The Justice Department has barred staff attorneys from offering recommendations in major Voting Rights Act cases, marking a significant change in the procedures meant to insulate such decisions from politics, congressional aides and current and former employees familiar with the issue said.
Disclosure of the change comes amid growing public criticism of Justice Department decisions to approve Republican-engineered plans in Texas and Georgia that were found to hurt minority voters by career staff attorneys who analyzed the plans. Political appointees overruled staff findings in both cases.
The policy was implemented in the Georgia case, said a Justice employee who, like others interviewed, spoke on condition of anonymity because of fears of retaliation. A staff memo urged rejecting the state's plan to require photo identification at the polls because it would harm black voters.
But under the new policy, the recommendation was stripped out of that document and was not forwarded to higher officials in the Civil Rights Division, several sources familiar with the incident said.
The policy helps explain why the Justice Department has portrayed an Aug. 25 staff memo obtained by The Washington Post as an "early draft," even though it was dated one day before the department gave "preclearance," or approval, to the Georgia plan. The state's plan has since been halted on constitutional grounds by a federal judge who likened it to a Jim Crow-era poll tax.
The policy shift's outlines were first reported by the Dallas Morning News. Sources familiar with the change said it was implemented by John K. Tanner, the voting section chief, who is a career employee.
In response to a request for comment Friday, Justice Department spokesman Eric Holland wrote in an e-mail: "The opinions and expertise of the career lawyers are valued and respected and continue to be an integral part of the internal deliberation process upon which the department heavily relies when making litigation decisions." He declined to elaborate.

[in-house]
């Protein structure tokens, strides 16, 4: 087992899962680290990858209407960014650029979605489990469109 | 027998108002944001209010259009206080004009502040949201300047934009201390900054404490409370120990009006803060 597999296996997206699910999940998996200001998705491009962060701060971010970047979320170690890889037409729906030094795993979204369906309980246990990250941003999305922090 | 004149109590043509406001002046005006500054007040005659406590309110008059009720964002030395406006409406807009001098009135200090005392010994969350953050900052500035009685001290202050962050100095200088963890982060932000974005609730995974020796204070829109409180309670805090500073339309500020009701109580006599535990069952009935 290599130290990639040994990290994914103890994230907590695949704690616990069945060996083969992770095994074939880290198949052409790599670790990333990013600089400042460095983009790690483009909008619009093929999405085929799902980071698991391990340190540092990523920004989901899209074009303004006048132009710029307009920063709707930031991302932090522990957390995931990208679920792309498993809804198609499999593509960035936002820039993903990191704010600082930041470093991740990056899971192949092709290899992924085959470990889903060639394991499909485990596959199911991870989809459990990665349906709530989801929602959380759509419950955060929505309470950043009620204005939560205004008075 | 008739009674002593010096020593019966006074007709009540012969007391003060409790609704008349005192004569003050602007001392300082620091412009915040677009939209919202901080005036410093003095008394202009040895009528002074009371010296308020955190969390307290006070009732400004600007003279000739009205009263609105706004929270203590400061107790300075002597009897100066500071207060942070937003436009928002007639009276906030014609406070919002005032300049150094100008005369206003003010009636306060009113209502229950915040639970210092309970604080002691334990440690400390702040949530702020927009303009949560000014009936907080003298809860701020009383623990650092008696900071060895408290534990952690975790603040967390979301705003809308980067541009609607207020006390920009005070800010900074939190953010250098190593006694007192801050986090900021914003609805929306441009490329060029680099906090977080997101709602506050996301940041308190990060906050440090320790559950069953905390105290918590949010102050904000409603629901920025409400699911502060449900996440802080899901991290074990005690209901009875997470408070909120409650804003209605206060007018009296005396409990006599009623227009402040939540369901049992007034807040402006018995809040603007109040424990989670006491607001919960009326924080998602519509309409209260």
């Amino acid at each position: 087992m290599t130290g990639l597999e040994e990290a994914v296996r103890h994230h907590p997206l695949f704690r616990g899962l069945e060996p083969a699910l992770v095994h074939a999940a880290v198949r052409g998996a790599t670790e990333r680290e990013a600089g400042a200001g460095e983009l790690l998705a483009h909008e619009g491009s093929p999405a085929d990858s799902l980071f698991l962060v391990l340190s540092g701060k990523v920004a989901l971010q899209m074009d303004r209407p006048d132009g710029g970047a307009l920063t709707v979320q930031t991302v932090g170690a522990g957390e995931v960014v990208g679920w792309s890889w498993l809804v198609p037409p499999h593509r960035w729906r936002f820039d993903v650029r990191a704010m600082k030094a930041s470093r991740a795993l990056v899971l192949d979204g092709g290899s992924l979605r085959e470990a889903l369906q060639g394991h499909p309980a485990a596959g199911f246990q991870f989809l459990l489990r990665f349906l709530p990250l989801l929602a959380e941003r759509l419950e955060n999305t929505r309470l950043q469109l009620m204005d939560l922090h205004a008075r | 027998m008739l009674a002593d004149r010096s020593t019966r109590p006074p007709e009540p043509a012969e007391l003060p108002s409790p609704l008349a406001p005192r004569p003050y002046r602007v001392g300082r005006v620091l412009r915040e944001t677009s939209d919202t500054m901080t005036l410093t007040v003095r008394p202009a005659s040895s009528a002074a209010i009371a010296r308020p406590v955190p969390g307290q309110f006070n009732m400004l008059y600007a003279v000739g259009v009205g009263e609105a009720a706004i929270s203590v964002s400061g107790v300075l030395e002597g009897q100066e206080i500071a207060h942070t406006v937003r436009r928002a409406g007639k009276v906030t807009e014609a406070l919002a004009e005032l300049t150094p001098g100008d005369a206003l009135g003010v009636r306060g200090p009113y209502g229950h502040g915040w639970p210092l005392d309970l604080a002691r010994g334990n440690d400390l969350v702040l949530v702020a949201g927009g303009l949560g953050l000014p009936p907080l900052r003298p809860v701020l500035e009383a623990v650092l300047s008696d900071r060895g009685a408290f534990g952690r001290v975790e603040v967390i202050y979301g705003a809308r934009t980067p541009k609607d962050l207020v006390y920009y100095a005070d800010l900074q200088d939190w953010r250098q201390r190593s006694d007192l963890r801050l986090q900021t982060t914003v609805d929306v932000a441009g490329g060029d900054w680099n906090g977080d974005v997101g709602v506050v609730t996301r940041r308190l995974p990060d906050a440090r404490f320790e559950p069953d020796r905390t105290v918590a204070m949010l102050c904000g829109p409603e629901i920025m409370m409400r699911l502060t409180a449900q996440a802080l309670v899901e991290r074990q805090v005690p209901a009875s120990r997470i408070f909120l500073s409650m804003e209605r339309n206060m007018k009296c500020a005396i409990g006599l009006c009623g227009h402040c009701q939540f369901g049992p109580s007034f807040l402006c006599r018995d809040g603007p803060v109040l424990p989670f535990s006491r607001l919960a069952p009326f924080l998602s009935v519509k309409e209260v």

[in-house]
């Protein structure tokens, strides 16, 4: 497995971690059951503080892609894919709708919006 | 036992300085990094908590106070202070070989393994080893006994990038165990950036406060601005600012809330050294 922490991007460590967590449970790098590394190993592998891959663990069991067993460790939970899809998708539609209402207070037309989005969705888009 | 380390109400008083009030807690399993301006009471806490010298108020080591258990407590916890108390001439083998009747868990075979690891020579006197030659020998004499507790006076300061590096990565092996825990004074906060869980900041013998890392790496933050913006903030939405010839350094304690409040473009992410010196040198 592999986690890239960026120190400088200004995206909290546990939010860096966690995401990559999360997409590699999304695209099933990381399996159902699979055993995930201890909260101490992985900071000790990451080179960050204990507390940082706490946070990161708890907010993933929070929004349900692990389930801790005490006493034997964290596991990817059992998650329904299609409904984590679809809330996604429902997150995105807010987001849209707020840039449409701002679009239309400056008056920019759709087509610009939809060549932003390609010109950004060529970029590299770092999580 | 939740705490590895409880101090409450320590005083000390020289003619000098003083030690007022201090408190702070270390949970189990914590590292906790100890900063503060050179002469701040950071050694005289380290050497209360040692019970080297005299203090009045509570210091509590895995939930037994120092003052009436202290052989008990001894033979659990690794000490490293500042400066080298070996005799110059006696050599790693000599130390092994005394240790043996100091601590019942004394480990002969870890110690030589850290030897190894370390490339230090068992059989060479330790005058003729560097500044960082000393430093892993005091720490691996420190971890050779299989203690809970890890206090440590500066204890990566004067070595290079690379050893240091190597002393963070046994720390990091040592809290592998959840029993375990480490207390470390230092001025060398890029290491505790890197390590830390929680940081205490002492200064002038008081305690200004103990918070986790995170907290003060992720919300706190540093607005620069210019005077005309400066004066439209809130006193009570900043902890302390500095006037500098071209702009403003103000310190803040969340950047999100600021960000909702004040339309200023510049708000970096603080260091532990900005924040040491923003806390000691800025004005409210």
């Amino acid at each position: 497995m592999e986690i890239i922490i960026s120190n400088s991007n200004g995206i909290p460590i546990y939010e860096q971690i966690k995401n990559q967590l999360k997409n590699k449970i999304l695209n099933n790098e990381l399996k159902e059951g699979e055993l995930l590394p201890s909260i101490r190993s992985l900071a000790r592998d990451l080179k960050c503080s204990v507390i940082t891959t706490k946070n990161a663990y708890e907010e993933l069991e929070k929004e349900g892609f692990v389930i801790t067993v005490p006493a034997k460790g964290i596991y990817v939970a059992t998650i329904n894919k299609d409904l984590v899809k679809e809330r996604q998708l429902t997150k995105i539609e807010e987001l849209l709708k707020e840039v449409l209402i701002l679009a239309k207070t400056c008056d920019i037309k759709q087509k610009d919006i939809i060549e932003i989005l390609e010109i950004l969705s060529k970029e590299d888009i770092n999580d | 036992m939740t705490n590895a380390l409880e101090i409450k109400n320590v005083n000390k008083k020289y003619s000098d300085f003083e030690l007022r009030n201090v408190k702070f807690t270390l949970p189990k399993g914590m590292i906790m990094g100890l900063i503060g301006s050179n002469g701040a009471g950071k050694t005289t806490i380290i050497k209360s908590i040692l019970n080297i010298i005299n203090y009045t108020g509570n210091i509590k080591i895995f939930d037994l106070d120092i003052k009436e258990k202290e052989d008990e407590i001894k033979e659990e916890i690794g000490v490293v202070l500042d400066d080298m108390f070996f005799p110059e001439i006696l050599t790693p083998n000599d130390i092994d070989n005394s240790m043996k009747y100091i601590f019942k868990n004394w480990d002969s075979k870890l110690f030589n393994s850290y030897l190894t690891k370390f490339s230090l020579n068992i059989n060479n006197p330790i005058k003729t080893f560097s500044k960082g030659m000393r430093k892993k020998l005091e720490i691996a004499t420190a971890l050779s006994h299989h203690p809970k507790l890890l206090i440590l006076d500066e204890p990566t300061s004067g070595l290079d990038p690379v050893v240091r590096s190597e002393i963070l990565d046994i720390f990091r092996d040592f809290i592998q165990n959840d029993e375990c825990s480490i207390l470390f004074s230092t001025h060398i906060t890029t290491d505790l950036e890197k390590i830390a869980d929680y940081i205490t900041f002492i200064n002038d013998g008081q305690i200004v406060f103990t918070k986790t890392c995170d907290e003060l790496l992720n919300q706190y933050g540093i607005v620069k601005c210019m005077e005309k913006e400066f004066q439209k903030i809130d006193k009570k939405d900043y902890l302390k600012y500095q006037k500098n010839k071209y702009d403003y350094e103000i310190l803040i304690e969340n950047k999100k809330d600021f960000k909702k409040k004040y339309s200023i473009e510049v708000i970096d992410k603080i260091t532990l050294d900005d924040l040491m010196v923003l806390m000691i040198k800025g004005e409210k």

Tensions within the voting section have been rising dramatically, culminating in an emotionally charged meeting last week in which Tanner criticized the quality of work done by staff members analyzing voting rights cases, numerous sources inside and outside the section said. Many employees were so angered that they boycotted the staff holiday party later in the week, the sources said.
Under Section 5 of the Voting Rights Act of 1965, Georgia, Texas and other states with a history of discriminatory election practices are required to receive approval from the Justice Department or a federal court for any changes to their voting systems. Section 5 prohibits changes that would be "retrogressive," or bring harm to, minority voters.
For decades, staff attorneys have made recommendations in Section 5 cases that have carried great weight within the department and that have been passed along to senior officials who make a final determination, former and current employees say.
Preventing staff members from making such recommendations is a significant departure and runs the risk of making the process appear more political, experts said.
"It's an attempt by the political hierarchy to insulate themselves from any accountability by essentially leaving it up to a chief, who's there at their whim," said Jon Greenbaum, who worked in the voting section from 1997 to 2003, and who is now director of the Voting Rights Project at the Lawyers' Committee for Civil Rights Under Law. "To me, it shows a fear of dealing with the legal issues in these cases."
Many congressional Democrats have sharply criticized the Civil Rights Division's performance, and Senate Judiciary Committee Chairman Arlen Specter (R-Pa.) said this week that he is considering holding hearings on the Texas redistricting case. Sen. Edward M. Kennedy (D-Mass.) said in a statement Friday: "America deserves better than a Civil Rights Division that puts the political agenda of those in power over the interests of the people its serves."
Attorney General Alberto R. Gonzales and other Justice officials have disputed such criticism, saying that politics play no role in civil rights decisions. In a letter to Specter this week, Assistant Attorney General William E. Moschella criticized The Post's coverage and said the department is aggressively enforcing a range of civil rights laws.
"From fair housing opportunities, equal access to the ballot box and criminal civil rights prosecutions to desegregation in America's schools and protection of the rights of the disabled, the division continues its noble mission with vigor," Moschella wrote.